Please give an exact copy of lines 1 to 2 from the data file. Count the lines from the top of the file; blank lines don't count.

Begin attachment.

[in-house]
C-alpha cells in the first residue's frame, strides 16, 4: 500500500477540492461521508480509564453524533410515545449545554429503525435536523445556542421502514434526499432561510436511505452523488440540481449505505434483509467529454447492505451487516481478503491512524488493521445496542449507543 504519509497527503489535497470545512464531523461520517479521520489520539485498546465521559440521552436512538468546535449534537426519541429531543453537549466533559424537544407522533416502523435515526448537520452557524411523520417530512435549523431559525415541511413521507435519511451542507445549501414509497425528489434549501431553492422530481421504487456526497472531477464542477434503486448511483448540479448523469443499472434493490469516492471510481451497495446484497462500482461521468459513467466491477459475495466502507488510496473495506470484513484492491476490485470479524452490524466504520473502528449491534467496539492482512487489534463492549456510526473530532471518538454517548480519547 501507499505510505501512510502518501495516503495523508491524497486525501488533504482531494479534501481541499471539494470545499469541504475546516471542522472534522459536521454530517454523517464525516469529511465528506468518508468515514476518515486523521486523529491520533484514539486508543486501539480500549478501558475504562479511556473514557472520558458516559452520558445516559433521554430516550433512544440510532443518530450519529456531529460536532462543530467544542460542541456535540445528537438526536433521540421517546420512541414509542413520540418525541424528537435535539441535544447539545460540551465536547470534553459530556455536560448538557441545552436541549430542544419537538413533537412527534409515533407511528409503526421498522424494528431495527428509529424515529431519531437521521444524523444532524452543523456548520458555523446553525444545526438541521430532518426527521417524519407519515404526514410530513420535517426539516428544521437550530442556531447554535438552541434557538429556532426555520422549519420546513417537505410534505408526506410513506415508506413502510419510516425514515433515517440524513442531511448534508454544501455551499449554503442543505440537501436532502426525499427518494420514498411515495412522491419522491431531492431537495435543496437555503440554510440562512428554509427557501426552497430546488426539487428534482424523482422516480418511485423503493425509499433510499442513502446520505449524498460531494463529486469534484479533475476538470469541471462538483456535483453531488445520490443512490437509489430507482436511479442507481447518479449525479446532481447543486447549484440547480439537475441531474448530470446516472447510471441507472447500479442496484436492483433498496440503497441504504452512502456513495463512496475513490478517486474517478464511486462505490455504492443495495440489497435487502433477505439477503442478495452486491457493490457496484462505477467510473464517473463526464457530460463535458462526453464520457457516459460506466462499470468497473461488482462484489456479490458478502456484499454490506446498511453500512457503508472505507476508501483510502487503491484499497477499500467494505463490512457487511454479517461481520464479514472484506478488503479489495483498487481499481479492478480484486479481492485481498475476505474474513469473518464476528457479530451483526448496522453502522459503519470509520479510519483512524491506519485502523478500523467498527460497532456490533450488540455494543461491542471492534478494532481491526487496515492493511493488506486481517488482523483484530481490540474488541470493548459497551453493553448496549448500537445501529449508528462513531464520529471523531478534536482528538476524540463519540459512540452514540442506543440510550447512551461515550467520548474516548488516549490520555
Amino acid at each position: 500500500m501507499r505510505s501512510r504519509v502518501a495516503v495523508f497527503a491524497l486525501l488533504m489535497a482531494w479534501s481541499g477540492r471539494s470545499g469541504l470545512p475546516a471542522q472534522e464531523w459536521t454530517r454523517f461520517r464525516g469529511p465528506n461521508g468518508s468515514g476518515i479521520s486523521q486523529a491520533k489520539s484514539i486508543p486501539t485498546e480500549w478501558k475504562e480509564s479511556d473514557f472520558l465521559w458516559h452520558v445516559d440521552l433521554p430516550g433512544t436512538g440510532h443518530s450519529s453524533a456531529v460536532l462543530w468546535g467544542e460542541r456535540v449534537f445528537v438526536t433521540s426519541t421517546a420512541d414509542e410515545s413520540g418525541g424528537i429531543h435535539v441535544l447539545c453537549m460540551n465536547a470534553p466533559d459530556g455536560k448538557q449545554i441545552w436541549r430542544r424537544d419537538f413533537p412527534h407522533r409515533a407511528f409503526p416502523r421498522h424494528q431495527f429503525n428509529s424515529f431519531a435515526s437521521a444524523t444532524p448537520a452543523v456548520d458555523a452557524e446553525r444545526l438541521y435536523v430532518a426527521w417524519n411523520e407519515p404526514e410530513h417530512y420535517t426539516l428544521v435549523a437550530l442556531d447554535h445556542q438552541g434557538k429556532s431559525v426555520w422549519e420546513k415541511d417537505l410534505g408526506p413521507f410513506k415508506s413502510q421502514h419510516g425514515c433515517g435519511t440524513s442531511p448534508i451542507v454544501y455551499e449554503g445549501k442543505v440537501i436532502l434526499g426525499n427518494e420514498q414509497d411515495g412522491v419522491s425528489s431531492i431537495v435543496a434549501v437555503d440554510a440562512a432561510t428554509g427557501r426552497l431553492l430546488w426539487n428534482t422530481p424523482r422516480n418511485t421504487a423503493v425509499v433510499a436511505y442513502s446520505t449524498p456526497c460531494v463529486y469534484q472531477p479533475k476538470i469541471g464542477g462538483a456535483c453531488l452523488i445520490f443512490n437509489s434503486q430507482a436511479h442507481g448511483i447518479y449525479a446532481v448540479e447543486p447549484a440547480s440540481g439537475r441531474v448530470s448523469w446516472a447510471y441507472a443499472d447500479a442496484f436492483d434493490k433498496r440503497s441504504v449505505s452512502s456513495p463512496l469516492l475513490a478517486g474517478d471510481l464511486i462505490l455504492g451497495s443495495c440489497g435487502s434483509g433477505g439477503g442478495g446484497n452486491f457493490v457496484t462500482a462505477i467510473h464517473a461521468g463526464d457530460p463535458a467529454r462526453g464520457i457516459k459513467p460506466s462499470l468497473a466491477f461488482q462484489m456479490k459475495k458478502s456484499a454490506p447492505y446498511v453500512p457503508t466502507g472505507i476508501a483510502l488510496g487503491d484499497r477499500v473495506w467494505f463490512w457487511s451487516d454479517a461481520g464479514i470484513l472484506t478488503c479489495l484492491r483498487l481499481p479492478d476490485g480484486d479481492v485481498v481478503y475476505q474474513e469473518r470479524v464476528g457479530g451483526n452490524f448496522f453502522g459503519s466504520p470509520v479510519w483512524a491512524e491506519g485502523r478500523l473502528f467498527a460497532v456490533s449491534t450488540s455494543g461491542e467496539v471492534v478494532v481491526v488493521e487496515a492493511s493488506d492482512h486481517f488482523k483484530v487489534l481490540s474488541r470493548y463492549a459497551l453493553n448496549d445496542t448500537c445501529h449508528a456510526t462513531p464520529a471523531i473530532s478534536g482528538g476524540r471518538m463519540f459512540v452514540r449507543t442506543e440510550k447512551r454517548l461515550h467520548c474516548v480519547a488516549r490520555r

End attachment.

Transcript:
[in-house]
C-alpha cells in the first residue's frame, strides 16, 4: 500500500477540492461521508480509564453524533410515545449545554429503525435536523445556542421502514434526499432561510436511505452523488440540481449505505434483509467529454447492505451487516481478503491512524488493521445496542449507543 504519509497527503489535497470545512464531523461520517479521520489520539485498546465521559440521552436512538468546535449534537426519541429531543453537549466533559424537544407522533416502523435515526448537520452557524411523520417530512435549523431559525415541511413521507435519511451542507445549501414509497425528489434549501431553492422530481421504487456526497472531477464542477434503486448511483448540479448523469443499472434493490469516492471510481451497495446484497462500482461521468459513467466491477459475495466502507488510496473495506470484513484492491476490485470479524452490524466504520473502528449491534467496539492482512487489534463492549456510526473530532471518538454517548480519547 501507499505510505501512510502518501495516503495523508491524497486525501488533504482531494479534501481541499471539494470545499469541504475546516471542522472534522459536521454530517454523517464525516469529511465528506468518508468515514476518515486523521486523529491520533484514539486508543486501539480500549478501558475504562479511556473514557472520558458516559452520558445516559433521554430516550433512544440510532443518530450519529456531529460536532462543530467544542460542541456535540445528537438526536433521540421517546420512541414509542413520540418525541424528537435535539441535544447539545460540551465536547470534553459530556455536560448538557441545552436541549430542544419537538413533537412527534409515533407511528409503526421498522424494528431495527428509529424515529431519531437521521444524523444532524452543523456548520458555523446553525444545526438541521430532518426527521417524519407519515404526514410530513420535517426539516428544521437550530442556531447554535438552541434557538429556532426555520422549519420546513417537505410534505408526506410513506415508506413502510419510516425514515433515517440524513442531511448534508454544501455551499449554503442543505440537501436532502426525499427518494420514498411515495412522491419522491431531492431537495435543496437555503440554510440562512428554509427557501426552497430546488426539487428534482424523482422516480418511485423503493425509499433510499442513502446520505449524498460531494463529486469534484479533475476538470469541471462538483456535483453531488445520490443512490437509489430507482436511479442507481447518479449525479446532481447543486447549484440547480439537475441531474448530470446516472447510471441507472447500479442496484436492483433498496440503497441504504452512502456513495463512496475513490478517486474517478464511486462505490455504492443495495440489497435487502433477505439477503442478495452486491457493490457496484462505477467510473464517473463526464457530460463535458462526453464520457457516459460506466462499470468497473461488482462484489456479490458478502456484499454490506446498511453500512457503508472505507476508501483510502487503491484499497477499500467494505463490512457487511454479517461481520464479514472484506478488503479489495483498487481499481479492478480484486479481492485481498475476505474474513469473518464476528457479530451483526448496522453502522459503519470509520479510519483512524491506519485502523478500523467498527460497532456490533450488540455494543461491542471492534478494532481491526487496515492493511493488506486481517488482523483484530481490540474488541470493548459497551453493553448496549448500537445501529449508528462513531464520529471523531478534536482528538476524540463519540459512540452514540442506543440510550447512551461515550467520548474516548488516549490520555